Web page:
In honor of the great Larry Felser, the late Buffalo News sportswriter, sports editor and columnist who I have written about previously in this space, I will for the second time steal his creation, and declare that "It's one of those opinionated days."

Three subjects that have me thinking out loud.

Attorneys (You just have to love them)

Really, I mean that. Abraham Lincoln was an attorney. He was a great guy. So were Richard Nixon and Bill Clinton. Two more, uh...guys. And nothing is more "welcome" on a hectic afternoon in the newsroom — when Jeff Cole and I are scrambling to get the latest news on regional flooding and a devastating fire in Canisteo — then an email from an attorney threatening me with subpoena, but doing it so politely!

Actually, the email was from a paralegal, working for a law firm somewhere, handling some lawsuit, I presume, related to some car crash back in 2012. She asks for "any and all documentation" including stories, photos, videos and "notes" related to the accident. I should hand them over at my "earliest convenience."

Then she added, "If a subpoena is needed, kindly advise."

No subpoena necessary, Miss Paralegal. I promised to look for unpublished photos, and forward the same. Published stories are fine as well. We frequently help people track down old published articles, and we are happy to do it.

But the notes are a non-starter. Finding my notes from a 21-month-old car accident is about as likely as finding a pot roast with all the trimmings simmering in the oven of my apartment. Not going to happen.

In any case, I wouldn't turn over my notes if I received a subpoena from U.S. Attorney General Eric Holder. And, don't get me wrong. I am not saying I would be legally covered. The courts have ruled that the First Amendment doesn't automatically shield journalists from disclosing their work product. Reporters have been found in contempt of court and sent to jail for refusing to reveal confidential sources or to turn over documents.

And that's where I would go, jail, before I did either of the above.

Tribune readers

They are the best people in the world. I mean it. I walked over to the the Dollar Store Friday afternoon for a Diet Coke and a canister of Ranch Pringles (The Boy's favorite), and every customer in the long check-out line was talking about the fire photos and story on our website from Canisteo.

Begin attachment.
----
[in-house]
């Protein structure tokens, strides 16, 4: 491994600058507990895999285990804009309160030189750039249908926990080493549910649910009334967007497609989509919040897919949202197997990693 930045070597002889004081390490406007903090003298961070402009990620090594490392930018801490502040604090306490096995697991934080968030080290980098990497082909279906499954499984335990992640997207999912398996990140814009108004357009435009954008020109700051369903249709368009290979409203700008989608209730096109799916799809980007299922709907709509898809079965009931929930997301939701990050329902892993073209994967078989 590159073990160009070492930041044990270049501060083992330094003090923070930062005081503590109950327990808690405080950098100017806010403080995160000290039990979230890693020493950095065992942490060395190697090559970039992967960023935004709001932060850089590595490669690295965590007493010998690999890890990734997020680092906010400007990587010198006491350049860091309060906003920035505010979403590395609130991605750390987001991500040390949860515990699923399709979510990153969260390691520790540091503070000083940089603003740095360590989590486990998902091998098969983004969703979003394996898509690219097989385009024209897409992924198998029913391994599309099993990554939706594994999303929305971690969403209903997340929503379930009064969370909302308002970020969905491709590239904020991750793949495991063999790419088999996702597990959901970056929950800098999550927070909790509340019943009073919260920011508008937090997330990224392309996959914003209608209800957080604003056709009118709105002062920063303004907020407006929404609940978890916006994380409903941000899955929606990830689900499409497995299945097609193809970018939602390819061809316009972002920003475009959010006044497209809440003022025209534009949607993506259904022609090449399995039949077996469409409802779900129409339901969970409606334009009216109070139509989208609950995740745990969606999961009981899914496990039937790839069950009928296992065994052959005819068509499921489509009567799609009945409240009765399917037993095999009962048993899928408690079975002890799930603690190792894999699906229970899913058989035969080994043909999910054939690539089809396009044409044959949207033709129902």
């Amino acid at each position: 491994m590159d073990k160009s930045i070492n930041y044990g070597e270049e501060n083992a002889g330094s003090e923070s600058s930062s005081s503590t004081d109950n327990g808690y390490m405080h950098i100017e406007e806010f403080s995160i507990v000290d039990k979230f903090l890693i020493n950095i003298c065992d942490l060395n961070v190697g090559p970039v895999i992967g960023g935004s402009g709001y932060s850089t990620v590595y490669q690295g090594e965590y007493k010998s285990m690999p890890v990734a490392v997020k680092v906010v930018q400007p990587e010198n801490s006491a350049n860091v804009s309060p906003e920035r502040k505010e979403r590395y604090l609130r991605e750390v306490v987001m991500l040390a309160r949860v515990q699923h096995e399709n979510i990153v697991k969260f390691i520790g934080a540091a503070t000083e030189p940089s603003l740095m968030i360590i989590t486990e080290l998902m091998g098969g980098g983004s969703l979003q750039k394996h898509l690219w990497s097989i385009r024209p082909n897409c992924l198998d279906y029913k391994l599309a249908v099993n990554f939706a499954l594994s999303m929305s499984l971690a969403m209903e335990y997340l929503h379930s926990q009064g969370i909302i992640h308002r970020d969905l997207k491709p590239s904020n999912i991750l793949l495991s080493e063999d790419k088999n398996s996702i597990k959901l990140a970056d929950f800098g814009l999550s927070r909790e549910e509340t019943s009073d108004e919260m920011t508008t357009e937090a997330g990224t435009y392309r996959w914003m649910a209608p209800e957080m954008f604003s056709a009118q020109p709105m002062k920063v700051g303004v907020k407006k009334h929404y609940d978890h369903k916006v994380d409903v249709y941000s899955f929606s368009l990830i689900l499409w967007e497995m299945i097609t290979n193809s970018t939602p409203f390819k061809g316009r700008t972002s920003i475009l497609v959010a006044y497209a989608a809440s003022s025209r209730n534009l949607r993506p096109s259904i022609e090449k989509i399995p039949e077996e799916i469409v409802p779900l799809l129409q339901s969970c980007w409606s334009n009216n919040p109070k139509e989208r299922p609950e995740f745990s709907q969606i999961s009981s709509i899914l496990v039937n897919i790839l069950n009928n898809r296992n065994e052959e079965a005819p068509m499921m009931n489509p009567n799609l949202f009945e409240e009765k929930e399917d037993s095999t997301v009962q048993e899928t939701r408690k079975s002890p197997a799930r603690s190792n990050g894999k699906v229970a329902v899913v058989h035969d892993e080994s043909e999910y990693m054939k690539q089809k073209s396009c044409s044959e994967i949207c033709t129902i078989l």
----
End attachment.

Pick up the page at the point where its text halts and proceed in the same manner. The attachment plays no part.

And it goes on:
Folks were complimentary of the Tribune for getting the details out so quickly. They expressed concern about the family involved, and showed they were completely plugged in to the latest updates. And those incredible but heart wrenching photos from the fire? Submitted by our friend and loyal Tribune contributor, John Babbitt.

Do you know what makes our readers great? It's their connection to the newspaper. They don't just read it, they shower it with their photos, their stories, their suggestions, and yes, their criticisms.

Flood photos were coming in all day through email. Phone calls were letting us know where the latest problems were occurring. It makes me feel that what I do for a living really matters.

The people who buy our newspaper care about the newspaper. It's their's too.

I'll tell you when I will have cause to worry. It will be the day we accidentally leave out Dear Abby, or run the wrong comics page, or forget to jump a story, and nobody calls to complain. If nobody calls, that means nobody cares.

John Buckley's star is rising

Hornell 9th alderman John Buckley has to now be considered the favorite to be the next mayor in the Maple City. As my colleague Jeff Cole reports in today's newspaper, Buckley is expected to be appointed deputy mayor at Monday night's Common Council meeting.

Mayor Shawn Hogan has certainly indicated that he is in his final term as mayor, having served since 1986. While the deputy mayor's duties involve running meetings only when the mayor is out of town or not available, Buckley has pledged to use the new, non-paid position to spend more time with department heads and city workers, "learning more about their day-to-day operations."

Buckley was already the most high-profile member of the Common Council, even before his pending appointment to a two-year term. Buckley, through his popular town hall meetings, his chairmanship of the city's Republican Party and his association with conservative causes (anti-SAFE Act) and conservative figures like Assemblyman Bill Nojay and Donald Trump, should be acceptable to nearly every voter on the right. He has also shown a pragmatic side, eschewing politics and endorsing the Democratic mayor's re-election bid last fall. That should earn him some points from Democrats.

Admittedly, it is a long time before the next mayoral election in Hornell. Still, if Shawn Hogan is not running city hall after this term, John Buckley just may be the heir apparent.

Neal Simon is the city editor of The Evening Tribune.